A number of suspensions, most notably Katanga Mining in the DRC, have contributed to a tight metal market.
Tantalum Mining News
The Gochagar Lake project, until now property of Diamond Hunter, consists of four claims covering 3,759 hectares located in northern Saskatchewan.
A leaked White House memo, which outlines the suspension of a portion of the Dodd-Frank rule on ‘conflict minerals’, will exacerbate already high levels of violence in DR Congo.
The US Securities and Exchange Commission is reconsidering the rule, which requires companies to trace and report whether their products contain minerals from a war-torn part of Africa.
Congolese security forces accused of shooting civilians in the southern city of Lubumbashi.
The EICC and CFSI Launch the Multi-Industry Responsible Raw Materials Initiative (RRMI).
Last year, the country's cobalt production accounted for just over half of the world's output.
Most of them have been after existing operations and companies, rather than trying to build mines from scratch.
Faced with declining domestic production, China's top copper company — Minmetals — said earlier this year that the "only solution” was going overseas, and many are following its steps.
Illegally acquired and exported gold from the mineral-rich eastern Congo keeps filling the pockets of some foreign companies as well as armed groups, a new report shows.
International development nonprofit Pact released Friday a report detailing the progress of efforts to address child labour in mining in the Democratic Republic of Congo.
Consumer products sold across the globe could contain traces of the metal produced by informal Congolese mines, who employ children as young as seven, says Amnesty International.
A small statute in the Dodd-Frank Wall Street Reform and Protection Act is wreaking havoc in the Congo, according to a new report by National Center for Policy Analysis Senior Fellow David Grantham.
The facility aims to test a new lithium minerals process developed by the company over the past year.
In the five years since the Dodd-Frank Act passed, oil produced in developing countries was worth an estimated $1.55 trillion for those governments. But because the landmark US transparency law remains delayed, any payments that flowed to governments took place with limited or no transparency.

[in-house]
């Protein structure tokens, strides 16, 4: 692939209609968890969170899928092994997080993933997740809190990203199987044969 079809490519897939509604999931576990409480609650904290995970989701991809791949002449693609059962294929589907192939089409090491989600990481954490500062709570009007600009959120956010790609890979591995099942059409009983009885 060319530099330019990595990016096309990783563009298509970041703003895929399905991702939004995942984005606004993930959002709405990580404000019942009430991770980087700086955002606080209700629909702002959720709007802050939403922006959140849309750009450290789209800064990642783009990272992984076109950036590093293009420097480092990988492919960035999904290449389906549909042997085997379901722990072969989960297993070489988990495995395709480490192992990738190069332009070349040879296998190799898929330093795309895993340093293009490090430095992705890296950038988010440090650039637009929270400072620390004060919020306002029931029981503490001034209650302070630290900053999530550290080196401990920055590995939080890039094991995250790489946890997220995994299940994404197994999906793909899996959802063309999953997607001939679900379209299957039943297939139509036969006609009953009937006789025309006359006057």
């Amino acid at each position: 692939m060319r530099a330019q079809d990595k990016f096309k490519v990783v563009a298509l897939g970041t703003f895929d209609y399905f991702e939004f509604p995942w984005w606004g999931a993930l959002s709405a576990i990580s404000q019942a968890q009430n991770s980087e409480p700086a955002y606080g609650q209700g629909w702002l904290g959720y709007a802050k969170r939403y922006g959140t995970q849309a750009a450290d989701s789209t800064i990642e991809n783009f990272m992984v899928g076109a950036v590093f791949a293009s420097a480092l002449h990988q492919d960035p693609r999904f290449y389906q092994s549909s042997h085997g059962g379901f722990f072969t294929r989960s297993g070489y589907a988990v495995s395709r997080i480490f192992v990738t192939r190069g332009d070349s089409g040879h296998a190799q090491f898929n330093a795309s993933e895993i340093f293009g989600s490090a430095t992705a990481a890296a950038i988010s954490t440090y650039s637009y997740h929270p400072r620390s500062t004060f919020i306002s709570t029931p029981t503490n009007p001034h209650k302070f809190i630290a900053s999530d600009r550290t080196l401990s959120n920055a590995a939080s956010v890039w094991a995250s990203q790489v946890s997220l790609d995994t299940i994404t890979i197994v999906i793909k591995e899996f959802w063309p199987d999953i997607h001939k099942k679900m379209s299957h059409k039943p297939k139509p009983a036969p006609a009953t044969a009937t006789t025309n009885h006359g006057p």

Conflict mining remains an important issue, and one we are beginning to see governments step in to address in different ways.
The miner is spending $1.3 million in exploration work aimed to reopen a historic tin-indium mine in Nova Scotia.
Conflict-Free Sourcing Initiative Expands Geographic Scope, Adopts Risk-Based Approach
The main objective of the legislation is to ensure that profits from those so-called “blood metals” — tungsten, tin, tantalum and gold — do not go to African warlords.
The lawmakers voted 22 to 16 to strengthen a draft law requiring importers, smelters and refiners to certify their goods are conflict-free.
The investigative reporting piece exposed extremely poor working conditions in factories making Apple products in China and Indonesia.
Tin, tantalum and tungsten mines used to generate $185 million a year for armed groups. Now, about two-thirds of those operations are part of peaceful supply chains, study shows.
A coalition of NGOs and sustainable and responsible investors has released a list of criteria to assist in evaluating the reports.
First reports submitted to the US and the Securities and Exchange Commission (SEC) seem vague.
The proposed law sets up a system of self-certification for importers of tin, tantalum, tungsten, and gold.